We all appreciate the value of maintaining a financially stable home. We budget our income, expenditures, and save for future expenditures, milestone family events, eventual retirement, and maintain an emergency fund to cover unplanned expenses in case of serious illness, disability, surgery or possible unemployment. In this series of articles, various topics of personal financial management will be discussed.
Personal and family financial planning can conveniently be divided among the following areas:
- Budgeting and basic record-keeping
- Insurance, including health, life, liability and disability insurance
- Tax planning
- Asset management
- Management of IRA, 401(k) and other retirement accounts
- Estate planning
- Financing education
Personal financial management has become complex and usually requires time for regular maintenance, modification or periodic upgrading. Use of and familiarity with computer-generated spreadsheets is very helpful. For many it is desirable to engage the services of a professional financial planner. The purpose of the financial planner is to act as a captain or quarterback and assist or organize the major financial areas described above to obtain the most value from one’s limited financial resources.
Selecting the proper financial planner is essential. It is valuable and advisable to go to the office of the planner and forgo the convenience of having the planner come to your office or residence. This provides an opportunity for you to observe the planner’s workspace—particularly regarding the planner’s orderliness and method of functioning. You might be reluctant to work with a planner whose office is chaotic or disorganized.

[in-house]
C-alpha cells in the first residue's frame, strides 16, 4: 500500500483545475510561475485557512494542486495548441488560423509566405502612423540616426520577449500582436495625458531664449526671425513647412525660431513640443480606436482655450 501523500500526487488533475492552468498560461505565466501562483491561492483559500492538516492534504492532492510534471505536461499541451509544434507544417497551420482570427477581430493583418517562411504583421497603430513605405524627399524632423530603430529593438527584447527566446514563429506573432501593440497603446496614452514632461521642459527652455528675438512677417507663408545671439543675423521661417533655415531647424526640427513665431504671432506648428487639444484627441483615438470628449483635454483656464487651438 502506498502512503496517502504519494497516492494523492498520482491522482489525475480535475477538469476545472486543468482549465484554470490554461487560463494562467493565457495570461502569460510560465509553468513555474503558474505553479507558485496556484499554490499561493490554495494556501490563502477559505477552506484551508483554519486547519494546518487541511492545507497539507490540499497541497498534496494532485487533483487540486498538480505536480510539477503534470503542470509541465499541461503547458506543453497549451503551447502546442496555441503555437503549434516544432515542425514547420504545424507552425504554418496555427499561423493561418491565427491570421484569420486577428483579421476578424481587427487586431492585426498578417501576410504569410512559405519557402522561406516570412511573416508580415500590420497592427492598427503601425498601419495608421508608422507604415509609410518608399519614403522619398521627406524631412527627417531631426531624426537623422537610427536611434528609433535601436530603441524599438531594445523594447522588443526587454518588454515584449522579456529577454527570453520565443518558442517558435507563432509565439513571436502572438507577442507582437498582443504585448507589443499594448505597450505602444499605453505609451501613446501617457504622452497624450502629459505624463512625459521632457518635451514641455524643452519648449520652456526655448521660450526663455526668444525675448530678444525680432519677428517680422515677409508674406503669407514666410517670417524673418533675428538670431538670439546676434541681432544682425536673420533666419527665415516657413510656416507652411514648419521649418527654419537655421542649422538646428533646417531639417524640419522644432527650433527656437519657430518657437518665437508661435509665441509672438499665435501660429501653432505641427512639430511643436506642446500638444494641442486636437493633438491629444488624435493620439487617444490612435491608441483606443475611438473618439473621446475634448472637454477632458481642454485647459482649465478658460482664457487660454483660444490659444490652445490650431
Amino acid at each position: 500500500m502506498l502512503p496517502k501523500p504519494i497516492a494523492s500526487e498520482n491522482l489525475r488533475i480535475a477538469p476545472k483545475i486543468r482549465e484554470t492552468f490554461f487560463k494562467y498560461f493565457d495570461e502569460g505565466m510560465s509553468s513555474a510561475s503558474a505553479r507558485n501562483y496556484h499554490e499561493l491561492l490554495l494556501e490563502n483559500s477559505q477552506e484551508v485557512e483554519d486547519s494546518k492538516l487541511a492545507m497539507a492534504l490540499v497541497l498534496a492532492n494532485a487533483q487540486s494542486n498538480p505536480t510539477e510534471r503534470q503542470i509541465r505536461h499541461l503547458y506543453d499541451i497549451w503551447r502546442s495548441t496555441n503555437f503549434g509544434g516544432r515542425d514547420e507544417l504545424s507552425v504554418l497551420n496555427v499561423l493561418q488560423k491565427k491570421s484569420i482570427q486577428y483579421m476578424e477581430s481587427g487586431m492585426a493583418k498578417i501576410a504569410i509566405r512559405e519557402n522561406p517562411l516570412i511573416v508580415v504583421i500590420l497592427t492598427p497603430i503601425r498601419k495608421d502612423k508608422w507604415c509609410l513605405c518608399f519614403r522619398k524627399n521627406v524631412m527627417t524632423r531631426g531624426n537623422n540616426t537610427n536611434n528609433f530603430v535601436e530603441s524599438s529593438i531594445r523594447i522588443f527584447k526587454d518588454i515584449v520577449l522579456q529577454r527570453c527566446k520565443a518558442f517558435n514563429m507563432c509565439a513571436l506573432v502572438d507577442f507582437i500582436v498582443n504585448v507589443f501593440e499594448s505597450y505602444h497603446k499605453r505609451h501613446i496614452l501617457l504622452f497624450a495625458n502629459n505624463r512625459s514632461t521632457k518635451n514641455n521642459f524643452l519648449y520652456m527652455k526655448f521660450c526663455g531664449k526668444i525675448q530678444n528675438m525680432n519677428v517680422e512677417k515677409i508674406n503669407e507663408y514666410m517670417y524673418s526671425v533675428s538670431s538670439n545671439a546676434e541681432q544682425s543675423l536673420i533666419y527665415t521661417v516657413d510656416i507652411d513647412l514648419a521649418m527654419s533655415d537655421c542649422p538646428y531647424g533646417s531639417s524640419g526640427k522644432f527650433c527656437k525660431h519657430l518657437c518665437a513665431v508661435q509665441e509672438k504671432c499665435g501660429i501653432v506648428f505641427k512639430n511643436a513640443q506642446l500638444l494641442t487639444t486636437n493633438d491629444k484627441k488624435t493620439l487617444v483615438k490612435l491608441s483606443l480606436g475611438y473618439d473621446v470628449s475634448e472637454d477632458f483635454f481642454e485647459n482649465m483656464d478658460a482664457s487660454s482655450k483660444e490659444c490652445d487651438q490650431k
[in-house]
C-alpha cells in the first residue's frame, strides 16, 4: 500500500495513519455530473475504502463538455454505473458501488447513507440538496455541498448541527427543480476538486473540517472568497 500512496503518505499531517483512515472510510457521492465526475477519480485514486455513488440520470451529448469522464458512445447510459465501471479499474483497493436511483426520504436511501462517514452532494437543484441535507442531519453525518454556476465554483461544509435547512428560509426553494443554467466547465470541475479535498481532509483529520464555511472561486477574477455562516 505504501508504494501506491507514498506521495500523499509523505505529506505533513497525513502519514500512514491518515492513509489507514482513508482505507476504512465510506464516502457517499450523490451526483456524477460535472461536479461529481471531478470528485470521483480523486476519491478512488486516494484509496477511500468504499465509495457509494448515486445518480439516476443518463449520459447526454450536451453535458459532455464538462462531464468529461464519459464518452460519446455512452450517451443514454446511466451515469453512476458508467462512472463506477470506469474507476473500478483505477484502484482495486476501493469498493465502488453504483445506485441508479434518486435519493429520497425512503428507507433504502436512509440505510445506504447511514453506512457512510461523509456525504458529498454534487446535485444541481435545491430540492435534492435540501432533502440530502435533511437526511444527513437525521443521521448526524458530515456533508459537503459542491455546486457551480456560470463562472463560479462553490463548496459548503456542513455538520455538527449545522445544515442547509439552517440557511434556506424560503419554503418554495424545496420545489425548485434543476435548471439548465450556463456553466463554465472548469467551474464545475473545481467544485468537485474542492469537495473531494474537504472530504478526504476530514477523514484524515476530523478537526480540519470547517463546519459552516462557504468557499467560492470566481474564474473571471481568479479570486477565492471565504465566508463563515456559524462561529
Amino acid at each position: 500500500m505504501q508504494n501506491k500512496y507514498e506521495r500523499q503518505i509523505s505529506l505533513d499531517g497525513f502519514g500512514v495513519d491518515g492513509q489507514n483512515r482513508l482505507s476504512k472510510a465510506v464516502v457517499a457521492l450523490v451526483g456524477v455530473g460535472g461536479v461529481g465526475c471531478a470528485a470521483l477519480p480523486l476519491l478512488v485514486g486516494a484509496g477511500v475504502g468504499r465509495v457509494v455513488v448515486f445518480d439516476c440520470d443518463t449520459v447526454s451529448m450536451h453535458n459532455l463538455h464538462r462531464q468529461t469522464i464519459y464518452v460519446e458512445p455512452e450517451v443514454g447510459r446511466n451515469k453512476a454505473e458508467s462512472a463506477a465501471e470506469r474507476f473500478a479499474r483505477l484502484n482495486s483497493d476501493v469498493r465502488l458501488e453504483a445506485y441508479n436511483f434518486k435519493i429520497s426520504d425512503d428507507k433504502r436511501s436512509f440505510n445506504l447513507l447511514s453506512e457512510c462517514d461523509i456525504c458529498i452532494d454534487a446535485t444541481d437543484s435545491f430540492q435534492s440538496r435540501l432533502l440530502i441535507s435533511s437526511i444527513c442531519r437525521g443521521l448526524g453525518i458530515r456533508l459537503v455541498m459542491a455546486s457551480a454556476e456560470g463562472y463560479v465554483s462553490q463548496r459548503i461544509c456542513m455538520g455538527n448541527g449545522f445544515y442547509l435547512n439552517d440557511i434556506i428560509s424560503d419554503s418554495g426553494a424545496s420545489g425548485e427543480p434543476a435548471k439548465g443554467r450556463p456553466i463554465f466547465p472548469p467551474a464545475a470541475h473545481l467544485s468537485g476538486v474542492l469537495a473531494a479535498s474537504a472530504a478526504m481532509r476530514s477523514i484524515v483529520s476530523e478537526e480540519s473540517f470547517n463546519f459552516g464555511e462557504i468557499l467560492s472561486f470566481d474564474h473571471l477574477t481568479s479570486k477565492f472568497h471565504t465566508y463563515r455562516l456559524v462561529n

The planner should be concerned with more than simply your total financial assets, and should be interested in many other relevant aspects of your life—family structure, health, religious needs, goals etc. While anyone can call themselves a financial planner, the Certified Financial Planning Board certifies individuals who have had required education, passed a certifying examination, have had experience with a financial planning firm and adhere to the organization’s prescribed ethical standards, with a CFP designation. The College for Financial Planning also certifies other retirement specialists with the degree of Chartered Certified Planning Counselors (CRPC). The CRPC® program comprehensively covers all aspects of the retirement process.
Compensating financial planners for their time and effort is of course very relevant in the decision to engage such an individual and in evaluating its cost effectiveness. There are two well-known standards of compensation for financial advice. These are the fiduciary standard and the suitability standard. Traditionally, Registered Investment Advisors (RIAs) were known for their adherence to the fiduciary standard—brokers and employees of brokerage firms typically adhered to the suitability standard. The fiduciary standard demands that advisors always act in the best interests of their clients, and put their clients’ interests above their own. The suitability standard means that as long as an investment recommendation met a client’s defined need and objective, it is deemed appropriate. The Department of Labor issued a ruling that all financial advice regarding retirement accounts adhere to the fiduciary standard. This is slated to go into effect on June 9, 2017. It is expected that those who work on commission, such as brokers and insurance agents, will be impacted the most by this change. Annuity vendors also will have to disclose their commissions to clients, which could significantly affect sales of these products. Annuities have been a source of controversy, as they usually involve high commissions and many have other charges and fees that can reduce the returns to their purchasers. The new rule could therefore eliminate many of the existing commission practices.